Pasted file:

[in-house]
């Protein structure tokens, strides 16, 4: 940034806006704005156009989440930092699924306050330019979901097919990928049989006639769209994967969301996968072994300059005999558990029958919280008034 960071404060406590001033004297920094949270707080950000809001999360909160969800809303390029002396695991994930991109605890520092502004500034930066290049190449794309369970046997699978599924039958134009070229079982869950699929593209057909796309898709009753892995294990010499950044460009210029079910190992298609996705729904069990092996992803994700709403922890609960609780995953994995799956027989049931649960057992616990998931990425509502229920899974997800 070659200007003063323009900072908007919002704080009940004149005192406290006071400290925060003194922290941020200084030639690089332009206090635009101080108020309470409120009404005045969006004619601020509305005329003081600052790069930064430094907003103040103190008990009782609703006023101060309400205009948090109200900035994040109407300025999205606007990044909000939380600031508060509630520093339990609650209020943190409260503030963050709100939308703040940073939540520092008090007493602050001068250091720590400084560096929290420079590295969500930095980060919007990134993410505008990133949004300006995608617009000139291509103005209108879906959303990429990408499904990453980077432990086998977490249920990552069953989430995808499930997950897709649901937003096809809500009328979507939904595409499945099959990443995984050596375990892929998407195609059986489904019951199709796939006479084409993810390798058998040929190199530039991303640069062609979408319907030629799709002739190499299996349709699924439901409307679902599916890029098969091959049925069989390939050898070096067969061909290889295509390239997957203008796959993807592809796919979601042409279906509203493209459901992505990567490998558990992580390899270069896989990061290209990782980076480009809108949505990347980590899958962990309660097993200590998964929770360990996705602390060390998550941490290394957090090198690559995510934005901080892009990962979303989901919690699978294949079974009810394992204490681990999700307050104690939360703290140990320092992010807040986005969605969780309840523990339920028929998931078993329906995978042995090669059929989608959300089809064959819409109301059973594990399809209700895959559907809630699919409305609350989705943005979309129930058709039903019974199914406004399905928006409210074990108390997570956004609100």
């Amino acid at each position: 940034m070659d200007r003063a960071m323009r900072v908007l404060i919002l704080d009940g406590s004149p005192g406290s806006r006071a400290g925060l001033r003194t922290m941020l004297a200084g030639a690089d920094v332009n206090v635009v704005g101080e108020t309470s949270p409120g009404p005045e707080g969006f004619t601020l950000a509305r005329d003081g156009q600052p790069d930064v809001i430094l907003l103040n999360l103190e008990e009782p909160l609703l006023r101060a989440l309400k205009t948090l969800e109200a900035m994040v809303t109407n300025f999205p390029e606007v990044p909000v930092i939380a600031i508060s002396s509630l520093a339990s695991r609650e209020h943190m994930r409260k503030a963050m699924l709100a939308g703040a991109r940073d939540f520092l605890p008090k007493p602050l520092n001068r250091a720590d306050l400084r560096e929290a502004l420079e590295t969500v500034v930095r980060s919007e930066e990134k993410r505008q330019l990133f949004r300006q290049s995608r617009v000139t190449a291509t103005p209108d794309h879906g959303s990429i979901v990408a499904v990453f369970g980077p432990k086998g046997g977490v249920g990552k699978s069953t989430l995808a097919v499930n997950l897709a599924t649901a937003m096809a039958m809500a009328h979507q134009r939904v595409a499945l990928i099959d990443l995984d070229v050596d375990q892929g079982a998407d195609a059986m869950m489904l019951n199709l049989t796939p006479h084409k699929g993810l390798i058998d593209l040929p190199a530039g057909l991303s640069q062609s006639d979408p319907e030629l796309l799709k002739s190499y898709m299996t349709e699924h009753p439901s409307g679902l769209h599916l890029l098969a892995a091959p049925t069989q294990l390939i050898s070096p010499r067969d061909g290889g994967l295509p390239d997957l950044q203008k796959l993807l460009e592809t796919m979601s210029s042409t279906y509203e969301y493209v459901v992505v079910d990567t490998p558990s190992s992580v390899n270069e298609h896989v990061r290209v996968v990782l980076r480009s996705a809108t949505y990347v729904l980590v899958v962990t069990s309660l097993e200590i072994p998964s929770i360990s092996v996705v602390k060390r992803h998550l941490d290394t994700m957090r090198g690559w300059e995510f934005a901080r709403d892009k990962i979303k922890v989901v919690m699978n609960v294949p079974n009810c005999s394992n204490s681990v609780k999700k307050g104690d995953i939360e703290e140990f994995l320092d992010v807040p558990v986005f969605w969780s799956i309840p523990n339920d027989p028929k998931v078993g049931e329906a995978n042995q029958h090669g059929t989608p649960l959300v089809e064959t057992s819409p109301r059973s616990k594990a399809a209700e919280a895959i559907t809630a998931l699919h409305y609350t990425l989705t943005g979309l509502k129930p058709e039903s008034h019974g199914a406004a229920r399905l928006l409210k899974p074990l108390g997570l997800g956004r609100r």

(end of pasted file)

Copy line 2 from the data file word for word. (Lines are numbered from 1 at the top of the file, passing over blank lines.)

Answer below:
């Protein structure tokens, strides 16, 4: 940034806006704005156009989440930092699924306050330019979901097919990928049989006639769209994967969301996968072994300059005999558990029958919280008034 960071404060406590001033004297920094949270707080950000809001999360909160969800809303390029002396695991994930991109605890520092502004500034930066290049190449794309369970046997699978599924039958134009070229079982869950699929593209057909796309898709009753892995294990010499950044460009210029079910190992298609996705729904069990092996992803994700709403922890609960609780995953994995799956027989049931649960057992616990998931990425509502229920899974997800 070659200007003063323009900072908007919002704080009940004149005192406290006071400290925060003194922290941020200084030639690089332009206090635009101080108020309470409120009404005045969006004619601020509305005329003081600052790069930064430094907003103040103190008990009782609703006023101060309400205009948090109200900035994040109407300025999205606007990044909000939380600031508060509630520093339990609650209020943190409260503030963050709100939308703040940073939540520092008090007493602050001068250091720590400084560096929290420079590295969500930095980060919007990134993410505008990133949004300006995608617009000139291509103005209108879906959303990429990408499904990453980077432990086998977490249920990552069953989430995808499930997950897709649901937003096809809500009328979507939904595409499945099959990443995984050596375990892929998407195609059986489904019951199709796939006479084409993810390798058998040929190199530039991303640069062609979408319907030629799709002739190499299996349709699924439901409307679902599916890029098969091959049925069989390939050898070096067969061909290889295509390239997957203008796959993807592809796919979601042409279906509203493209459901992505990567490998558990992580390899270069896989990061290209990782980076480009809108949505990347980590899958962990309660097993200590998964929770360990996705602390060390998550941490290394957090090198690559995510934005901080892009990962979303989901919690699978294949079974009810394992204490681990999700307050104690939360703290140990320092992010807040986005969605969780309840523990339920028929998931078993329906995978042995090669059929989608959300089809064959819409109301059973594990399809209700895959559907809630699919409305609350989705943005979309129930058709039903019974199914406004399905928006409210074990108390997570956004609100």